In advance of an appearance by his son, Martin Luther King III, an editorial about the Reverend Martin Luther King, Jr., appeared in Sunday, June 2nd’s, Fort Wayne Journal Gazette. The headline: “A dream left incomplete.” In addition to asking the son to provide personal insights about his father, the column pondered, “But what did King really accomplish? What would MLK Jr say is still left undone?”
Although MLK, Jr. is the acknowledged leader of the civil rights movement he was only one of the many
heroes who labored to bring an end to discrimination in
America. Had it not been for their courage and sacrifices, the Civil Rights Act
of 1964 and 1968, the Voting Rights Act of 1965, and other civil rights legislation might have been long in
MLK III, is quoted as saying, “No one possibly could have projected that we would be going backward instead of forward,” referencing “the turmoil over immigration and political discourse that encourages hostility and racism and distorts the truth.”
The challenge for America, today, is to address the
question, “why has so little progress been made to make black Americans and other minorities full and equal partners in
American society, whether economically or politically?” The question demands a frank an unapologetic examination.
The answer, this author believes, is that the protests and sacrifices of the civil rights movement and the subsequent civil rights legislation over the past 55 years have given black and other minority Americans the right to equal opportunity but not the means to take full advantage of those opportunities.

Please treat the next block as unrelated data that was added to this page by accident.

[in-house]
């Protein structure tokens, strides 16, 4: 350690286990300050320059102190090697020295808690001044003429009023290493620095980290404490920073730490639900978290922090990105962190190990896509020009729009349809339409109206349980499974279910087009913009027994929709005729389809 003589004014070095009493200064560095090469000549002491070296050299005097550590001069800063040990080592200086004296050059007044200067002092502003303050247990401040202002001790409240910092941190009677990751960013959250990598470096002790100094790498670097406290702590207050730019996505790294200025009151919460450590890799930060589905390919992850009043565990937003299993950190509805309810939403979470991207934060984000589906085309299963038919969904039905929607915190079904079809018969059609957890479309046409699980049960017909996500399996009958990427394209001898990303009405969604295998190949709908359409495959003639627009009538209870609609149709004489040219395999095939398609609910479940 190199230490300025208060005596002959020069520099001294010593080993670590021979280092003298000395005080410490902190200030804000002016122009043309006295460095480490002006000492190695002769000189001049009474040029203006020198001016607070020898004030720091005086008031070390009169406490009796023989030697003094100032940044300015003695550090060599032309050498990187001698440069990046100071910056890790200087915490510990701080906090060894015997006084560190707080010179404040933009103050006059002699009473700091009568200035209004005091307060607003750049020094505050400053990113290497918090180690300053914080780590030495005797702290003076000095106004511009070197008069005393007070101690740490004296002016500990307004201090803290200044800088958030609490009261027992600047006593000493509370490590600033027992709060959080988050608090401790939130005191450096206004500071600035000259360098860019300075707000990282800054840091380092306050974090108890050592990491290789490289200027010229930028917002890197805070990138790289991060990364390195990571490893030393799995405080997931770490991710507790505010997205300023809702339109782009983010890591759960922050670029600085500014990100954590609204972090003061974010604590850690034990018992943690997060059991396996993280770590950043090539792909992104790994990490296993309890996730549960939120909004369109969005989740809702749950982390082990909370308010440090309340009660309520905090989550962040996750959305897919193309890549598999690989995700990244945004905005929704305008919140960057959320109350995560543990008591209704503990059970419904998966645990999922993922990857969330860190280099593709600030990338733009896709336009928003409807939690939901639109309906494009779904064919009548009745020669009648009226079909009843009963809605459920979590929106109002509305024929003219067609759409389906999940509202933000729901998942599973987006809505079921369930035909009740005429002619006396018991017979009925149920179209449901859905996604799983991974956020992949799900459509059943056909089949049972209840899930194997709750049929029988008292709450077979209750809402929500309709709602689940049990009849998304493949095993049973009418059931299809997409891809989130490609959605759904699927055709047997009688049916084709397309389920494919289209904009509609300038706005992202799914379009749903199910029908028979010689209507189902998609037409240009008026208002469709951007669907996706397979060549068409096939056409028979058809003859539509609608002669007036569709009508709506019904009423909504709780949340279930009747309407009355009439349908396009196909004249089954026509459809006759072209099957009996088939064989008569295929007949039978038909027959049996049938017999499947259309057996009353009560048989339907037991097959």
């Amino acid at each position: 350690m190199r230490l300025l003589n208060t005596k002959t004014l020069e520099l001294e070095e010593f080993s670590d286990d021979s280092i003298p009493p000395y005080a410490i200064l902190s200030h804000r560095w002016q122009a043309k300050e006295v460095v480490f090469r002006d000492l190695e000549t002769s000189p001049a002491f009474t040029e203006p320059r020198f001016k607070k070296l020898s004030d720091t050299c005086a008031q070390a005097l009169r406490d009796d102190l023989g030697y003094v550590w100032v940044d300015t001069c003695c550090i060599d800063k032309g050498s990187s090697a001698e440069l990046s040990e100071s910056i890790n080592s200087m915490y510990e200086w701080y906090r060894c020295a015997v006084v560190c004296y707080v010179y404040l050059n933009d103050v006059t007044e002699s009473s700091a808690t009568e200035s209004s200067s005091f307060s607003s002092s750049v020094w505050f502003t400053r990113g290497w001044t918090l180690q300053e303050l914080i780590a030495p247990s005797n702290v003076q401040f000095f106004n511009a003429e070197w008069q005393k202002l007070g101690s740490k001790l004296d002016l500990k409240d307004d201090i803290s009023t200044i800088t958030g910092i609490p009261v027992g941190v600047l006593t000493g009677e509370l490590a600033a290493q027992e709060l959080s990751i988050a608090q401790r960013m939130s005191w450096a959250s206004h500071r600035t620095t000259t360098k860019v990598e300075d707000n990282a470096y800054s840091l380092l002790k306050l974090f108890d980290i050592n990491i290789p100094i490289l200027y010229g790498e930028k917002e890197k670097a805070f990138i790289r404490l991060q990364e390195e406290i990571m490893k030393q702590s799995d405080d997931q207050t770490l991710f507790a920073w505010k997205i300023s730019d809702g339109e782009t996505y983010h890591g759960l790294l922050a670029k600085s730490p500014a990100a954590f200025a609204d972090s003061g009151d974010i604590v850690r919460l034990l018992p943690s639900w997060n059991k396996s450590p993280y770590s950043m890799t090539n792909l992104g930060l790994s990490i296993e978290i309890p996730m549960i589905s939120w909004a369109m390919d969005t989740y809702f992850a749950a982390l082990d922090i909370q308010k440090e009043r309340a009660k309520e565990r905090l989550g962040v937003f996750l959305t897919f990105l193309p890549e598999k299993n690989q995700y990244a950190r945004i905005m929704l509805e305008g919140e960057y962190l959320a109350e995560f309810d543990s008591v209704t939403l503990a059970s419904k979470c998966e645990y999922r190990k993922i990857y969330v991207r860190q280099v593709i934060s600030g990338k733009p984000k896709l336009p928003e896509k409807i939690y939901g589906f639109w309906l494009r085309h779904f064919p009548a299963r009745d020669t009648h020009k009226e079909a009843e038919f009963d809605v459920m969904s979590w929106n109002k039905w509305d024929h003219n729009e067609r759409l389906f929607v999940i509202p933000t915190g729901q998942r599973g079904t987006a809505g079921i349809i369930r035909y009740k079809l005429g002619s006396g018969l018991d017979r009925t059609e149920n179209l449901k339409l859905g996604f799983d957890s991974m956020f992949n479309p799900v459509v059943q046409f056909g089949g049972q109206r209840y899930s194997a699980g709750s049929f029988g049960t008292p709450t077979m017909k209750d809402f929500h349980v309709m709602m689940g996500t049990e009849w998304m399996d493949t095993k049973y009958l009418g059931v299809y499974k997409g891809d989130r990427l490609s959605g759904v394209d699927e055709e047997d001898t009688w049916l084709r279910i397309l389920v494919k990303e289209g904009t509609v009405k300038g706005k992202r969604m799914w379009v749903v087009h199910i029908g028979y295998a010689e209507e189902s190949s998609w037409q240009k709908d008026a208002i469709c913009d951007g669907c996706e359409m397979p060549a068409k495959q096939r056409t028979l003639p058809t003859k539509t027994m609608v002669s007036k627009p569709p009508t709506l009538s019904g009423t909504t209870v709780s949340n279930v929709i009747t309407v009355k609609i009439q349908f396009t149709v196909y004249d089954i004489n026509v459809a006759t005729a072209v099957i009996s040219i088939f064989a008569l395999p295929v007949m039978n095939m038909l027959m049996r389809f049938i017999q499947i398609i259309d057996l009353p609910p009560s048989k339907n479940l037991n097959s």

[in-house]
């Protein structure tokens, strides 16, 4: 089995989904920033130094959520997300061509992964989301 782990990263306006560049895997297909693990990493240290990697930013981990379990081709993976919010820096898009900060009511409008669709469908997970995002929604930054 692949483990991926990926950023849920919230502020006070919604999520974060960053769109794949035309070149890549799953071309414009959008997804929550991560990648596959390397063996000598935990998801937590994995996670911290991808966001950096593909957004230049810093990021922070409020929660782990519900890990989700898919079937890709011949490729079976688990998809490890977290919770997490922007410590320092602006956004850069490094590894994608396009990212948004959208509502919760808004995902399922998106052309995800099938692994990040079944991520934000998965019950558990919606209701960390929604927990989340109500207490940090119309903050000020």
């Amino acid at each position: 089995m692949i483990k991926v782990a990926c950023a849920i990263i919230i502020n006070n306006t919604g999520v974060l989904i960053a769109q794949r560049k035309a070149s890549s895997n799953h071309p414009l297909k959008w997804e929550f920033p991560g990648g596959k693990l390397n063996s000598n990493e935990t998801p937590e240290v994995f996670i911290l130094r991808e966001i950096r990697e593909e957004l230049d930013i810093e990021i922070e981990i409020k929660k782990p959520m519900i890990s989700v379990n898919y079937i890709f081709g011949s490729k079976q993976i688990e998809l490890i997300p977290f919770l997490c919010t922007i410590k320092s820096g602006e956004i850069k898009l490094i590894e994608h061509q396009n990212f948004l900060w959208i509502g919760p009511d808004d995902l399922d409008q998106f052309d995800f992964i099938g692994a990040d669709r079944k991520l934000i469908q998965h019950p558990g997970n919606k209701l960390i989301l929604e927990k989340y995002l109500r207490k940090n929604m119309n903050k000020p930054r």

How does one acquire the means to take advantage of opportunities? The answer is education.
It is time to stop playing the blame game and acknowledge, once and for all, that the education process that has been in place in our schools has failed to serve the interests of disadvantaged children for as long as any of us can remember. Over the generations, we have become inured to the failure of black and other minority children and have been willing to take the easy path by blaming poverty, segregation, public schools, and teachers. When are we going to acknowledge the obvious, that what we are asking our teachers and schools to do does not work for all?
We must also acknowledge that there are some Americans who
are content to believe that the documented performance of the disadvantaged is
the best that we can expect from these whole populations of children. This is
an outrageous assertion that must be put behind us, permanently.
Similarly, we must stop blaming
teachers and our public schools. Teachers cannot make an obsolete
education process work for every child any more than you or I can quickly and
efficiently mow an acre of overgrown grass with an unmotorized push mower from
the early 1950s. That so many children have received a good education,
notwithstanding the flawed education process within which our teachers have had
to work, is an extraordinary accomplishment.
That our education leaders, policy makers, and elected
officials have allowed so many children to languish over multiple generations cannot be undone.